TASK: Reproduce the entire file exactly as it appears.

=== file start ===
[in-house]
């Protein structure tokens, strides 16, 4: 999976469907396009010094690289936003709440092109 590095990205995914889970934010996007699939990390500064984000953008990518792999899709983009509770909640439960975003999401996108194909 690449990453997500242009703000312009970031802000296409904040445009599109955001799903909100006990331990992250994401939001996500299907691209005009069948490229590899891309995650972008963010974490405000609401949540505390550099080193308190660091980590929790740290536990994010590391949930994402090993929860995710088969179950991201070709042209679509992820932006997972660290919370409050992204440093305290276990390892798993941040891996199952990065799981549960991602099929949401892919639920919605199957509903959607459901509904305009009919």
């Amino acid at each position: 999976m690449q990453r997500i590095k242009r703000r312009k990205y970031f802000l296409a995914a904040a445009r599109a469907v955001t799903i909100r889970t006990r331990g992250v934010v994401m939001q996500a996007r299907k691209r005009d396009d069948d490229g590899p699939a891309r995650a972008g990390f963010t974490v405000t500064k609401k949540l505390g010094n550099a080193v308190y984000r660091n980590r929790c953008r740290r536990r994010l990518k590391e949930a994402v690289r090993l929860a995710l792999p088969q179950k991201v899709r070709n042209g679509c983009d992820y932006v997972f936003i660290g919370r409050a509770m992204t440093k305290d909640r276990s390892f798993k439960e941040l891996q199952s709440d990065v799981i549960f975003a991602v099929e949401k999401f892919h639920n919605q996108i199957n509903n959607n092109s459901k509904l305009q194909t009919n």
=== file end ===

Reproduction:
[in-house]
């Protein structure tokens, strides 16, 4: 999976469907396009010094690289936003709440092109 590095990205995914889970934010996007699939990390500064984000953008990518792999899709983009509770909640439960975003999401996108194909 690449990453997500242009703000312009970031802000296409904040445009599109955001799903909100006990331990992250994401939001996500299907691209005009069948490229590899891309995650972008963010974490405000609401949540505390550099080193308190660091980590929790740290536990994010590391949930994402090993929860995710088969179950991201070709042209679509992820932006997972660290919370409050992204440093305290276990390892798993941040891996199952990065799981549960991602099929949401892919639920919605199957509903959607459901509904305009009919």
């Amino acid at each position: 999976m690449q990453r997500i590095k242009r703000r312009k990205y970031f802000l296409a995914a904040a445009r599109a469907v955001t799903i909100r889970t006990r331990g992250v934010v994401m939001q996500a996007r299907k691209r005009d396009d069948d490229g590899p699939a891309r995650a972008g990390f963010t974490v405000t500064k609401k949540l505390g010094n550099a080193v308190y984000r660091n980590r929790c953008r740290r536990r994010l990518k590391e949930a994402v690289r090993l929860a995710l792999p088969q179950k991201v899709r070709n042209g679509c983009d992820y932006v997972f936003i660290g919370r409050a509770m992204t440093k305290d909640r276990s390892f798993k439960e941040l891996q199952s709440d990065v799981i549960f975003a991602v099929e949401k999401f892919h639920n919605q996108i199957n509903n959607n092109s459901k509904l305009q194909t009919n």